A multi-million pound cutting edge agricultural hydroponics plant is being planned for South Holland in Lincolnshire.
Jepco, the local company behind the project, is aiming to expand its production at Gedney Marsh using techniques designed to reduce environmental impacts.
A planning application outlines a three-phase development including ten hectares (24.7 acres) of glasshouses complete with blackout blinds to reduce potential light pollution.
The project, if approved, would provide up to 60 full-time equivalent jobs at the site. Company CEO Stuart Piccavar said the jobs would be skilled and year-round as the advanced technology and automation would reduce the need for unskilled labour.
“It is the culmination of technologies we have been looking at and had on trial at other plants. One of the things we need to be is carbon-negative and that is entirely possible,” said Mr Piccavar, whose grandfather founded the company in 1946.
Solar panels and three wind turbines will be used to help provide energy to the site, adjacent to the company’s Norfolk House Farm.
“In embracing dry hydroponics, the business is seeking to further evolve its activities to become more efficient and to optimise the resources that can be harvested from the fertile region,” says a document submitted with the application to South Holland District Council.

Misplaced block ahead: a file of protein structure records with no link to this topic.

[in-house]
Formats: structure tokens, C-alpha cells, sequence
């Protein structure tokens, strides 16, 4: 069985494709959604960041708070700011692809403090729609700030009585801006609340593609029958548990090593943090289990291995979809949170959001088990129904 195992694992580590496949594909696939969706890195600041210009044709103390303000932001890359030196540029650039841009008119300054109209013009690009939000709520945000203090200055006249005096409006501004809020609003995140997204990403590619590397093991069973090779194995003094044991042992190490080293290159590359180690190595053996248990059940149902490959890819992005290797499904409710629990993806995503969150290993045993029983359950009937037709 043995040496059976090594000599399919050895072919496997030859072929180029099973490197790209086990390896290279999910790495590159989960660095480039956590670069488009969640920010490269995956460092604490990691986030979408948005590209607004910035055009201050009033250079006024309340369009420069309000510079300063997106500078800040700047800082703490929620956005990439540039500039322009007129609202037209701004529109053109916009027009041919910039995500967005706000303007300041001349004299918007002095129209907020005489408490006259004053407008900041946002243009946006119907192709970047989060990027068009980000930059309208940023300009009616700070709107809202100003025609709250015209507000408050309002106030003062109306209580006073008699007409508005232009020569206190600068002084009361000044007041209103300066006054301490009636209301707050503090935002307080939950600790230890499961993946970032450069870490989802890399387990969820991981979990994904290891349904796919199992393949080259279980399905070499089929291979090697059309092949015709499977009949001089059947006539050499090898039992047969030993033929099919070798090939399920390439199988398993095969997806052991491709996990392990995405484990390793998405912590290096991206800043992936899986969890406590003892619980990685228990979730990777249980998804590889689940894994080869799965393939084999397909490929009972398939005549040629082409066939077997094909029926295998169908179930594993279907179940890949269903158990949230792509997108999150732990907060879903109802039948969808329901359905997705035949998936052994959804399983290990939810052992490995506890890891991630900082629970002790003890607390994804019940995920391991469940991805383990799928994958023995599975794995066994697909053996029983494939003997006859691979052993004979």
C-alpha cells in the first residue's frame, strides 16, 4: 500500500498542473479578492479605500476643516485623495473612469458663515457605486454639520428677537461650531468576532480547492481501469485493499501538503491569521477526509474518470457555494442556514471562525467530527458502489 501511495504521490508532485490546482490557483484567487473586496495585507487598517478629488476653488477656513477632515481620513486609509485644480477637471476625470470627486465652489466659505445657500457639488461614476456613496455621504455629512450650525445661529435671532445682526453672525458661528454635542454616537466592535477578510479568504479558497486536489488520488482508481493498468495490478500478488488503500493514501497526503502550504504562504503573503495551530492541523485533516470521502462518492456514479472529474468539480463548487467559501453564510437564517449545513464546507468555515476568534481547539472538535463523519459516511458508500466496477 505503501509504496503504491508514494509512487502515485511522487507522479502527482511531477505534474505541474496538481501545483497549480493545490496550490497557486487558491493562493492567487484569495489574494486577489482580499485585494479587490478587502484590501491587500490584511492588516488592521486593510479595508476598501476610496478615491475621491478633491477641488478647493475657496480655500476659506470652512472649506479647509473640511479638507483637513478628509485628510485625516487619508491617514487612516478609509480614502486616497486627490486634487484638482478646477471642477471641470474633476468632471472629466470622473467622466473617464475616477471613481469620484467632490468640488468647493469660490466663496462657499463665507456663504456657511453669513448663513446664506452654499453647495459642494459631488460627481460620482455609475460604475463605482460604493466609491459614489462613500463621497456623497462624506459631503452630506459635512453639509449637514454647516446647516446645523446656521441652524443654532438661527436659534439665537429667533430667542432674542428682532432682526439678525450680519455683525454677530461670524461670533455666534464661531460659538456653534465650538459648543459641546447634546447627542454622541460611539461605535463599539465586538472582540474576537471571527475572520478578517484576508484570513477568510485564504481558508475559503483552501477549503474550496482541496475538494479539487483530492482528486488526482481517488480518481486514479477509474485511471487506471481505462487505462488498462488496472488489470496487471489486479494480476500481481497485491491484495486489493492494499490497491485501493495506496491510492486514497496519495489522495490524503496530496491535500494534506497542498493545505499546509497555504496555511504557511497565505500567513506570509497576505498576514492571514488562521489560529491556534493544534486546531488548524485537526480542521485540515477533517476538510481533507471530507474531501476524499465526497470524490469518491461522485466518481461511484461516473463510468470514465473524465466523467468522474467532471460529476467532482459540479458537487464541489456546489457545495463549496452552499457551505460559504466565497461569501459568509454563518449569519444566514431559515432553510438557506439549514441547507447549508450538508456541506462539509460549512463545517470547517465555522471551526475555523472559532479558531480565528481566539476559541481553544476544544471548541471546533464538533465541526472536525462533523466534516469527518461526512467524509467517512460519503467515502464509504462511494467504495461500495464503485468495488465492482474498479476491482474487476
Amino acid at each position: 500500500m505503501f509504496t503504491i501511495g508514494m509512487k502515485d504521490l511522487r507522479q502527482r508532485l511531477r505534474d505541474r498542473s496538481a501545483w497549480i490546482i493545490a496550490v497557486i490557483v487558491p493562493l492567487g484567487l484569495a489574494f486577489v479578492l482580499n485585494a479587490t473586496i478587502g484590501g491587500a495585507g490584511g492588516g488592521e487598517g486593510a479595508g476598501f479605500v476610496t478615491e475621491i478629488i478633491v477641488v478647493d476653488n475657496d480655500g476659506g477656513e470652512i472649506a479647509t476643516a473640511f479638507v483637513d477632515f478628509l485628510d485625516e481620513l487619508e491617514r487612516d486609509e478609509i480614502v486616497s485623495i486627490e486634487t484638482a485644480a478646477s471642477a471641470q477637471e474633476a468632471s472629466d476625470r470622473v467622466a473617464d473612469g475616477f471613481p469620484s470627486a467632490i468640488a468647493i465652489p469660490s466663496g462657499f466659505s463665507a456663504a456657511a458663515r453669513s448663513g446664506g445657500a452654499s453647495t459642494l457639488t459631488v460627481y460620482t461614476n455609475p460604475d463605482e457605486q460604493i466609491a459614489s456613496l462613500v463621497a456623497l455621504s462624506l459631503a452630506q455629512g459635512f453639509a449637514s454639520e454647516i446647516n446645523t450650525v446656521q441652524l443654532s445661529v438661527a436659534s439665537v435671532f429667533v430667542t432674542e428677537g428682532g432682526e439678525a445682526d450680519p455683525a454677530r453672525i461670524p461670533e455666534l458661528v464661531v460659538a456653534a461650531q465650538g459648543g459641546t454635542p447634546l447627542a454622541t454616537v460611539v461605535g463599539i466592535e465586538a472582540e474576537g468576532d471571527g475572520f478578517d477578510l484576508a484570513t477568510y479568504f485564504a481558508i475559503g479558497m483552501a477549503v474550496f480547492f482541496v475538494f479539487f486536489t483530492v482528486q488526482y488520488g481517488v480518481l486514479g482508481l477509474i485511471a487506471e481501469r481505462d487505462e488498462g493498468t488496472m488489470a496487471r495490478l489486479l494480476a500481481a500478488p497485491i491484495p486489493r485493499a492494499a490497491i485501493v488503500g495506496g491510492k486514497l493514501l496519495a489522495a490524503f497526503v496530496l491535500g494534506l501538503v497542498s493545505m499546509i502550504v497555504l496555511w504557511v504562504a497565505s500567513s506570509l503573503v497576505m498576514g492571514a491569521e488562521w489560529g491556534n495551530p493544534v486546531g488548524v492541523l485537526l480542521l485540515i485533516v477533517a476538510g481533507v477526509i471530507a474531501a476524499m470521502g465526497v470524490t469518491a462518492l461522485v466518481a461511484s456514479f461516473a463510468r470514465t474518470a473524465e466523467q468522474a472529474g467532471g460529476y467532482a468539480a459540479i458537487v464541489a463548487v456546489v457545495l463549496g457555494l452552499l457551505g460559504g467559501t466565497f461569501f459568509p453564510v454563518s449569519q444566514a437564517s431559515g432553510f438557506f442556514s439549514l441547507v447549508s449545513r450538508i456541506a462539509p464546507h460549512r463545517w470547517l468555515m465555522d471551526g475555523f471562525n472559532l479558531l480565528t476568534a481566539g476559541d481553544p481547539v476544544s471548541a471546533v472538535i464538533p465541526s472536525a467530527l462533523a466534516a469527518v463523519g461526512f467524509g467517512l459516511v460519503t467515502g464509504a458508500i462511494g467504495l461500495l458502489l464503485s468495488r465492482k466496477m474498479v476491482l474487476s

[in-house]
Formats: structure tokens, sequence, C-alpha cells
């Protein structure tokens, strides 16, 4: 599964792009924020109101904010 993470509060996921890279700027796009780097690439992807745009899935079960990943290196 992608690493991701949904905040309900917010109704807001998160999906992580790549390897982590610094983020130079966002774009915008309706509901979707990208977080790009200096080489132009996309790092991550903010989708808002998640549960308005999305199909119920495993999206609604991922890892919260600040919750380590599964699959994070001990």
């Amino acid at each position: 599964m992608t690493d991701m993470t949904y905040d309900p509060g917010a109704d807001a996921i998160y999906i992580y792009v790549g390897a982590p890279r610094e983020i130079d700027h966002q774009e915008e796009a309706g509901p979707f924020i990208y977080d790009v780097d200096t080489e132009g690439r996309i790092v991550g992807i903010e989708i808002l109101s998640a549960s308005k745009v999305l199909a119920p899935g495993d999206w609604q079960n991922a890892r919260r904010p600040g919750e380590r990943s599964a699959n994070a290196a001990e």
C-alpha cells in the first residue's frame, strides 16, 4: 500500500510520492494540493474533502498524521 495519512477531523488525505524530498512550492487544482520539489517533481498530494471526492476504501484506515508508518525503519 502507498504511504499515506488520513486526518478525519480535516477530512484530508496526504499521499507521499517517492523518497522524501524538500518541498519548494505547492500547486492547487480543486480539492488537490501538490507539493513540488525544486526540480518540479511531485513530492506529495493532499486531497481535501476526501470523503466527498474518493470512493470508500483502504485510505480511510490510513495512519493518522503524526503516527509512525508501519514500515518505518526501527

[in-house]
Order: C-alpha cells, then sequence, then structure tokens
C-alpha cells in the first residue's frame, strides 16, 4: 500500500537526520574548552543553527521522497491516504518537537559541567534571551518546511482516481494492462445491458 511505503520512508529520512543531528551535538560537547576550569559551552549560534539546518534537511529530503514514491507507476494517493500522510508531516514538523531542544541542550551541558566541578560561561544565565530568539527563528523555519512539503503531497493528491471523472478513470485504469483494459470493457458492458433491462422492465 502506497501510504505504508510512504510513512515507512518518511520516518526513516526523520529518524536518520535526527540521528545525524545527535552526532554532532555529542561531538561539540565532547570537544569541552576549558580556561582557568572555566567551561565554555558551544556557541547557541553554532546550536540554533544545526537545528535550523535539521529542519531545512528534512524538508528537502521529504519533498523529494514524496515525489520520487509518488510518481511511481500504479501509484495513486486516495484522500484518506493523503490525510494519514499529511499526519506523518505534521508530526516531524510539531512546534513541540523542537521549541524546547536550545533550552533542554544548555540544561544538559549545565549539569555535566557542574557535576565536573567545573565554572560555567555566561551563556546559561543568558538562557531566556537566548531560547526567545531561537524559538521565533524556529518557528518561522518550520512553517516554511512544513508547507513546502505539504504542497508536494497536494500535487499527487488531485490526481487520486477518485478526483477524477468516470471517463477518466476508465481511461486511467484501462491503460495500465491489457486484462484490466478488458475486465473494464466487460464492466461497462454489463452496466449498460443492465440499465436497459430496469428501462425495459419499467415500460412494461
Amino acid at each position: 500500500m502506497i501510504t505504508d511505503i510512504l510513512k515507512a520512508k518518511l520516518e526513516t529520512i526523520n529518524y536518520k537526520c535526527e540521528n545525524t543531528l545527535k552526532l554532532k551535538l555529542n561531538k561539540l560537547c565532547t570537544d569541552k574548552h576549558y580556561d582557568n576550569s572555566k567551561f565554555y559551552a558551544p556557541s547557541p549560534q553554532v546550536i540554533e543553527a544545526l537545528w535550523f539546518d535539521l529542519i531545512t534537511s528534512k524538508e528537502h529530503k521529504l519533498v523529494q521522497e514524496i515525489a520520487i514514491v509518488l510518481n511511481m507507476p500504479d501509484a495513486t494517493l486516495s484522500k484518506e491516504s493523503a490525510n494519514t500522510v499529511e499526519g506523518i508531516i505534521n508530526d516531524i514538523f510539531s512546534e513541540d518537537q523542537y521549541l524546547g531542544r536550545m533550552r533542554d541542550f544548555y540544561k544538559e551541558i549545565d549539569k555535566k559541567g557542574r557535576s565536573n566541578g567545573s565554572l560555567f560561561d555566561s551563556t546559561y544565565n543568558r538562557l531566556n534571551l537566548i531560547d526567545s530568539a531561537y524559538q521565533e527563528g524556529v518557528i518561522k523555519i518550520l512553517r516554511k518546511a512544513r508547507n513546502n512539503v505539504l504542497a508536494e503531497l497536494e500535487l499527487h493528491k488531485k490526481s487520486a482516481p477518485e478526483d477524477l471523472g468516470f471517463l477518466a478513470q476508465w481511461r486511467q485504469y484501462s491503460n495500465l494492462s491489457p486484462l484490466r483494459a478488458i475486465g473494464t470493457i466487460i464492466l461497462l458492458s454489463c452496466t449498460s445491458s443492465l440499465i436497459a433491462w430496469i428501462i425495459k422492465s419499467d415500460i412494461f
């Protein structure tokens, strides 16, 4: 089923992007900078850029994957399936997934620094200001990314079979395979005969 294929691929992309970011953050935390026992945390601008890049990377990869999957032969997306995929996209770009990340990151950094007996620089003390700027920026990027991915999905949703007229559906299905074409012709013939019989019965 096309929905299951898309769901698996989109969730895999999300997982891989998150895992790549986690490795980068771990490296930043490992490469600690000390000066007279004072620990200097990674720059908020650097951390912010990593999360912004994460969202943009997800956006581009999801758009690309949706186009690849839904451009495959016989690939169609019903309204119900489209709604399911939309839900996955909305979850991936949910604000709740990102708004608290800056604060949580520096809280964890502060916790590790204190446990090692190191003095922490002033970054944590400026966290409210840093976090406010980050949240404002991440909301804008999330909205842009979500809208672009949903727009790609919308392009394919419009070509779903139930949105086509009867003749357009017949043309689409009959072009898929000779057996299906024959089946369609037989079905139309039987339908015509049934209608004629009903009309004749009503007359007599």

“The business is now at an important juncture in its development with an opportunity hydroponics presents to positively contribute to addressing challenges,” adds the report.
Crops will be grown in nutrient-filled water which uses five to ten per cent of the amount of traditional agriculture, with up to 200 per cent higher yield per square foot. The system also uses no chemical fertilisers.
Climate change, domestic food security, food miles, rural employment and low-carbon energy are all among the challenges facing the industry.
The proposed site is currently a field which has never been developed.
The glasshouses will have automated control systems, low-energy lighting to extend growing seasons and rainwater will be harvested. The site will also have new roadways, parking and plant rooms.
The new plant will include an integrated preparation, processing, storage and dispatch facility which will minimise the harvest to dispatch time.
Alongside renewable energy, the development will provide any surplus power to the national grid and it can also be stored on-site with industrial batteries.
With a global challenge of feeding an increasing population, hydroponics offers a good return while using less natural resource, says the report.
Some 70 per cent of water usage goes to agriculture, according to the document which states that by 2050 a further 593 million hectares will need to be used for agriculture worldwide.
Mr Piccavar said he was proud that South Holland was leading the way in food technologies and was working closely with Lincoln University at sites including the Food Enterprise Zone in Holbeach.
He said climate change was already affecting agriculture in this country and South Holland could be leading the way in developing pioneering ways to secure food supplies in the future. The application is due to be discussed by the planning authority later in the year.